In the mid-1990s, the medical anthropologist, Merill Singer, introduced the term “syndemic” to describe the simultaneous epidemics of the prior decade. Substance abuse, violence, and AIDS had acted synergistically to devastate vulnerable populations around the globe.
During the Department of Psychiatry’s annual symposium, Professor Paul Fletcher used the same term to describe the current COVID-19 pandemic. COVID-19 has exacerbated pre-existing barriers to mental wellbeing, including domestic violence, social isolation, gender/racial disparities, and addiction. In the face of this syndemic, it is perhaps more important than ever for the department to continue its work. Thus the annual symposium carried on virtually, allowing postgraduate students to showcase their research and interests.
The virtual format of the symposium required creative innovation to limit Zoom fatigue and address the unprecedented circumstances. To this end, student contributions were voluntary for the first time and were permitted to cover any material, either directly or indirectly related to their research. The six student contributions, presented in a variety of formats, covered a vast array of topics from structural bias in psychiatry to sensory perception in individuals with autism:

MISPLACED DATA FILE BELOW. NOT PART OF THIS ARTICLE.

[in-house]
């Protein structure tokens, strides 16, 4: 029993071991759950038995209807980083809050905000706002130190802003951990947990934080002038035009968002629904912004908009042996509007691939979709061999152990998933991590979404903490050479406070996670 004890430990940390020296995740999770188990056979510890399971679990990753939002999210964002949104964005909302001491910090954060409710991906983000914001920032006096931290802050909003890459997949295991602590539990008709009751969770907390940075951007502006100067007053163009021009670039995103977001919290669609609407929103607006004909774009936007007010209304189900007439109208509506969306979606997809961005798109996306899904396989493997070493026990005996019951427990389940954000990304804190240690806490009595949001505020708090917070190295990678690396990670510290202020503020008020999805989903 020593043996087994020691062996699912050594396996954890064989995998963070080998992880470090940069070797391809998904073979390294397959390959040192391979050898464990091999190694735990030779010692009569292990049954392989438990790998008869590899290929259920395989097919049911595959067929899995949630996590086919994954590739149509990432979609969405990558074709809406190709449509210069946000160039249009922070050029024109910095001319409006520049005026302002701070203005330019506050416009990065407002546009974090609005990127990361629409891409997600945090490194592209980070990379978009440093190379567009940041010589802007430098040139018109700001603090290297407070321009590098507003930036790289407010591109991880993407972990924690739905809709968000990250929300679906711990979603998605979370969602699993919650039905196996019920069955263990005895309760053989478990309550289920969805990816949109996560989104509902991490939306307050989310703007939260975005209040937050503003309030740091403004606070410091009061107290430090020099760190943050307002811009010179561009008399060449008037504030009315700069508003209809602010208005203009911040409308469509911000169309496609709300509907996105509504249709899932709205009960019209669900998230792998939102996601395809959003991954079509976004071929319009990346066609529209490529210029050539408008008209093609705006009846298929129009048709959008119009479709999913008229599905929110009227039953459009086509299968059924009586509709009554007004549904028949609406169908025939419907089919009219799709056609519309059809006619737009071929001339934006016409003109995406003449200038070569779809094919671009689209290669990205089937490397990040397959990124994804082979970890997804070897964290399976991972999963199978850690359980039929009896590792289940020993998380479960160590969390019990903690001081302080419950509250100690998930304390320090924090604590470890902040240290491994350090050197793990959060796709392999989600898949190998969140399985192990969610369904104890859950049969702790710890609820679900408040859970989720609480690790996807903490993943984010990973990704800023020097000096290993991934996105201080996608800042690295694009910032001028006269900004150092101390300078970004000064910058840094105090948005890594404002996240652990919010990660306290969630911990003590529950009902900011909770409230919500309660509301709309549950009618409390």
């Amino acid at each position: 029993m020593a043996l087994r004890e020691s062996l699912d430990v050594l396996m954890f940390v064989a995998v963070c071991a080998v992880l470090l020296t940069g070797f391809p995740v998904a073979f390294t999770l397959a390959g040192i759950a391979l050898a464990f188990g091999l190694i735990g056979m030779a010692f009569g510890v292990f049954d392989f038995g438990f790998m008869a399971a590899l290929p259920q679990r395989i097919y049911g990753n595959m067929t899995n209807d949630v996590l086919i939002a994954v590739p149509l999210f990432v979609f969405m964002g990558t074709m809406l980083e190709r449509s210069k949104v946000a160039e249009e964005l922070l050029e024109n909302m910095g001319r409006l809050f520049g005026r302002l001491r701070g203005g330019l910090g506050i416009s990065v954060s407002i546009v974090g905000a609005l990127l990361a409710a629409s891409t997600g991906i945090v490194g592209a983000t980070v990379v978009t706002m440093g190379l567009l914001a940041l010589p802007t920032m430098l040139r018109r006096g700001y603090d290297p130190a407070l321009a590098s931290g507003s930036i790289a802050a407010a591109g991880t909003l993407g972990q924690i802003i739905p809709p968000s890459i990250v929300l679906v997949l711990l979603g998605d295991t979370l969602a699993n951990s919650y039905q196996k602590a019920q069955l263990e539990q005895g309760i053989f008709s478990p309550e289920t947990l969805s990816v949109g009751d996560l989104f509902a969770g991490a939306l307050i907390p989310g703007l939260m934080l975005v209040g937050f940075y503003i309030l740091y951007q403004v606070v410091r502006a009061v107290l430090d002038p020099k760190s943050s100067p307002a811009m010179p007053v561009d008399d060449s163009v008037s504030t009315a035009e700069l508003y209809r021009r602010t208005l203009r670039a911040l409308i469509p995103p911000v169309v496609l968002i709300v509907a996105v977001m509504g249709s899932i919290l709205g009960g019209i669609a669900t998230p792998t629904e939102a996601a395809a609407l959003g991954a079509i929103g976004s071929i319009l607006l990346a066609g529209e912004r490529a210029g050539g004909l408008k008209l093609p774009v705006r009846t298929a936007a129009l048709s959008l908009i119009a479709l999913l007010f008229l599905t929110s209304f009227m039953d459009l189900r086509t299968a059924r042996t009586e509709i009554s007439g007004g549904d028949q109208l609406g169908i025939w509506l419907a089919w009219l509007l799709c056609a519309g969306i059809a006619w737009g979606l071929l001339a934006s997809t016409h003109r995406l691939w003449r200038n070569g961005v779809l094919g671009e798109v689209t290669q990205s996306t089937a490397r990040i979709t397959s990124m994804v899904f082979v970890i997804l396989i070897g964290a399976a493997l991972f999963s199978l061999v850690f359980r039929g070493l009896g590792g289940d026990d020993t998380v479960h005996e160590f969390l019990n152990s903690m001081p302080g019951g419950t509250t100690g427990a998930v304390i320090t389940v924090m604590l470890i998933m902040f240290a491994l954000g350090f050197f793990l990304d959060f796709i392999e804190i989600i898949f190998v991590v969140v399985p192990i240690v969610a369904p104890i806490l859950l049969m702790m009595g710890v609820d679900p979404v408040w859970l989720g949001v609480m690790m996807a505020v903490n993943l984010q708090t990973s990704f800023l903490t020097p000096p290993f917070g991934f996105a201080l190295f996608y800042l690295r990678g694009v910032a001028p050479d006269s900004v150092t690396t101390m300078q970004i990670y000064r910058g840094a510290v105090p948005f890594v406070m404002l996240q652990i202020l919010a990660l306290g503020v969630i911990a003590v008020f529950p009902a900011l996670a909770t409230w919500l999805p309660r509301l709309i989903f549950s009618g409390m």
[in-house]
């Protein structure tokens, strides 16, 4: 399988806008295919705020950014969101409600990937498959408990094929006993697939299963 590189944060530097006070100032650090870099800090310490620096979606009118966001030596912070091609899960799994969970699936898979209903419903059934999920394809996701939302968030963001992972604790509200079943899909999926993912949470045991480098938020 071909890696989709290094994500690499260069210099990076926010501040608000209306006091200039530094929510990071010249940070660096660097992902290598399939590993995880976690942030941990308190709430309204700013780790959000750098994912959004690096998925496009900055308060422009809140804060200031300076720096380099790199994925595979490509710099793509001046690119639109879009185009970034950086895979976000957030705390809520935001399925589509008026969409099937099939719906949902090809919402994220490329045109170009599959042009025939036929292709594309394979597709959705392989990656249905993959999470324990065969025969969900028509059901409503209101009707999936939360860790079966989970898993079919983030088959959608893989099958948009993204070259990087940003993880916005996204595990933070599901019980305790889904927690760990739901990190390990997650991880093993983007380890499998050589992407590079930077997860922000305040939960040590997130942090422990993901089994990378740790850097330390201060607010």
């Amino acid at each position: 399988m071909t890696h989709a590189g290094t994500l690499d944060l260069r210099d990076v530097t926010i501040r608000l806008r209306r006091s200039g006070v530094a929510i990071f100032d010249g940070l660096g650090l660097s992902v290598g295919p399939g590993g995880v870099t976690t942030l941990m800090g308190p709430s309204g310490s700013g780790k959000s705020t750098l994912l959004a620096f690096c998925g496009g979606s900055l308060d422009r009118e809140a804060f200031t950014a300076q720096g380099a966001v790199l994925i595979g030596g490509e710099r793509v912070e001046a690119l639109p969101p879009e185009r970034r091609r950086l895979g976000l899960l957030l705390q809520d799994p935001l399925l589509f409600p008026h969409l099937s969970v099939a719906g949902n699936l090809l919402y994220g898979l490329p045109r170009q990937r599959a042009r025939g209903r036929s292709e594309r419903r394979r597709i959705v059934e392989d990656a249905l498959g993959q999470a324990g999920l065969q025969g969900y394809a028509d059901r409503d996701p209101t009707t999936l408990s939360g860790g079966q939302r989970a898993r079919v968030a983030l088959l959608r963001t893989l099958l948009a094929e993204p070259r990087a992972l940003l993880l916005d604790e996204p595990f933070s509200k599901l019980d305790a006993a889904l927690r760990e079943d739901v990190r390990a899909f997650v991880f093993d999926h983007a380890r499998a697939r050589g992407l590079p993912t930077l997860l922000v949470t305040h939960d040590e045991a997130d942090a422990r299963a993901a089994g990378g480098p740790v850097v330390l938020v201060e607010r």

- Nina Lutz: Considering Lived Experience in Psychiatric Research
- Ayan Mandal: “Nothing But Science and Its Academic Delights”: A reflection on the irony of clinical research
- Charley Peitzmeier: Who tells your story? Structural bias and power dynamics in Psychiatry
- Anna Chaplin: The mental health of young people leaving the care system in England
- Nazia Jassim: Brain function and sensory perception in autism
- Elizabeth Weir: The sexual preferences and sexual health of autistic adults
The contributions were made available to symposium attendees prior to the event and were subsequently discussed in breakout rooms. Attendees then reconvened for a group question-and-answer session with the student contributors. The symposium also featured introductions from new postgraduate students, reflections from faculty members on their experiences during the pandemic, and an opening and closing speech from the Head of Department, Professor Ed Bullmore. Forty-three members of the department attended from around the globe. Overcoming logistical challenges at every turn, the Graduate Education Committee, spearheaded by Adisa Broadhurst, managed to plan a symposium that allowed colleagues to see each other’s faces for the first time in months and reconnect with our departmental community.
– written by Anna Chaplin, Ayan Mandal, and Camice Revier